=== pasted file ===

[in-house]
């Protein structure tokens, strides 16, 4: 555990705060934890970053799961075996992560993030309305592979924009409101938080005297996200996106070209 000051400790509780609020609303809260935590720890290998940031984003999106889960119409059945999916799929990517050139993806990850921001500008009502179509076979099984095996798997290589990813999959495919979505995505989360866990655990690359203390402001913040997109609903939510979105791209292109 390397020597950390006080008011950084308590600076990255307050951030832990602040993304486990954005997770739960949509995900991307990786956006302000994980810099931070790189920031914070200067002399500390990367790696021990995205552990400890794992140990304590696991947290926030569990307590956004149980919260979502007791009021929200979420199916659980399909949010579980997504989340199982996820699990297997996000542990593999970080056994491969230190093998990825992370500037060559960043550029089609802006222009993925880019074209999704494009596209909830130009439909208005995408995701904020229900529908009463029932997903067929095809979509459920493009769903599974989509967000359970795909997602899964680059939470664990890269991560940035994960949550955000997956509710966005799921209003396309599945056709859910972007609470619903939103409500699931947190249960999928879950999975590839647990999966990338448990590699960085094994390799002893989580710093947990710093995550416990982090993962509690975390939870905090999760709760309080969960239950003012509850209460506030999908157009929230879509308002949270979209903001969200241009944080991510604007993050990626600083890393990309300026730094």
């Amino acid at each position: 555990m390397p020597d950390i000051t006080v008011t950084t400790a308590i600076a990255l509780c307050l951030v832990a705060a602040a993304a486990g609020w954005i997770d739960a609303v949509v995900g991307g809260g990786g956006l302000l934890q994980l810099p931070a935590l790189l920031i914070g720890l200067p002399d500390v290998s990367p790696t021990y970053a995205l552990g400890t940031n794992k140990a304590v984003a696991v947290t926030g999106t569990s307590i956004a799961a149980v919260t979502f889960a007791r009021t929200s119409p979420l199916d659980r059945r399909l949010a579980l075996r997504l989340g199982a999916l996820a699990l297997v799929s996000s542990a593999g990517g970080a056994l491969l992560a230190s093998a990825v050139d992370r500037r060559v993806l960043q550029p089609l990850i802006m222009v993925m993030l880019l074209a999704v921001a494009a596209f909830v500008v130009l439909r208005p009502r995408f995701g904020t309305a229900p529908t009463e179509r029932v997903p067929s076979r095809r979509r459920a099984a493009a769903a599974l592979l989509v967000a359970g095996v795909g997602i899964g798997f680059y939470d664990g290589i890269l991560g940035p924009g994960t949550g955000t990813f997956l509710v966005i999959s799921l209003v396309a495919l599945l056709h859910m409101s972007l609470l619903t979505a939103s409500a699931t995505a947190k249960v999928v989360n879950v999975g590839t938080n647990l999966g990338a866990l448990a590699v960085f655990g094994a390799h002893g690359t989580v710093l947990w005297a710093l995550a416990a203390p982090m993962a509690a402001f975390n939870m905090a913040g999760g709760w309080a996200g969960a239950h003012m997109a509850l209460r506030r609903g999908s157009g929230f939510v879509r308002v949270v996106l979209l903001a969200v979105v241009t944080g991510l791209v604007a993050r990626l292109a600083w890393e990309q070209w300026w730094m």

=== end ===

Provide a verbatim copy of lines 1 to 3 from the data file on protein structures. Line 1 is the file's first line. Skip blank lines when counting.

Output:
[in-house]
């Protein structure tokens, strides 16, 4: 555990705060934890970053799961075996992560993030309305592979924009409101938080005297996200996106070209 000051400790509780609020609303809260935590720890290998940031984003999106889960119409059945999916799929990517050139993806990850921001500008009502179509076979099984095996798997290589990813999959495919979505995505989360866990655990690359203390402001913040997109609903939510979105791209292109 390397020597950390006080008011950084308590600076990255307050951030832990602040993304486990954005997770739960949509995900991307990786956006302000994980810099931070790189920031914070200067002399500390990367790696021990995205552990400890794992140990304590696991947290926030569990307590956004149980919260979502007791009021929200979420199916659980399909949010579980997504989340199982996820699990297997996000542990593999970080056994491969230190093998990825992370500037060559960043550029089609802006222009993925880019074209999704494009596209909830130009439909208005995408995701904020229900529908009463029932997903067929095809979509459920493009769903599974989509967000359970795909997602899964680059939470664990890269991560940035994960949550955000997956509710966005799921209003396309599945056709859910972007609470619903939103409500699931947190249960999928879950999975590839647990999966990338448990590699960085094994390799002893989580710093947990710093995550416990982090993962509690975390939870905090999760709760309080969960239950003012509850209460506030999908157009929230879509308002949270979209903001969200241009944080991510604007993050990626600083890393990309300026730094």
């Amino acid at each position: 555990m390397p020597d950390i000051t006080v008011t950084t400790a308590i600076a990255l509780c307050l951030v832990a705060a602040a993304a486990g609020w954005i997770d739960a609303v949509v995900g991307g809260g990786g956006l302000l934890q994980l810099p931070a935590l790189l920031i914070g720890l200067p002399d500390v290998s990367p790696t021990y970053a995205l552990g400890t940031n794992k140990a304590v984003a696991v947290t926030g999106t569990s307590i956004a799961a149980v919260t979502f889960a007791r009021t929200s119409p979420l199916d659980r059945r399909l949010a579980l075996r997504l989340g199982a999916l996820a699990l297997v799929s996000s542990a593999g990517g970080a056994l491969l992560a230190s093998a990825v050139d992370r500037r060559v993806l960043q550029p089609l990850i802006m222009v993925m993030l880019l074209a999704v921001a494009a596209f909830v500008v130009l439909r208005p009502r995408f995701g904020t309305a229900p529908t009463e179509r029932v997903p067929s076979r095809r979509r459920a099984a493009a769903a599974l592979l989509v967000a359970g095996v795909g997602i899964g798997f680059y939470d664990g290589i890269l991560g940035p924009g994960t949550g955000t990813f997956l509710v966005i999959s799921l209003v396309a495919l599945l056709h859910m409101s972007l609470l619903t979505a939103s409500a699931t995505a947190k249960v999928v989360n879950v999975g590839t938080n647990l999966g990338a866990l448990a590699v960085f655990g094994a390799h002893g690359t989580v710093l947990w005297a710093l995550a416990a203390p982090m993962a509690a402001f975390n939870m905090a913040g999760g709760w309080a996200g969960a239950h003012m997109a509850l209460r506030r609903g999908s157009g929230f939510v879509r308002v949270v996106l979209l903001a969200v979105v241009t944080g991510l791209v604007a993050r990626l292109a600083w890393e990309q070209w300026w730094m």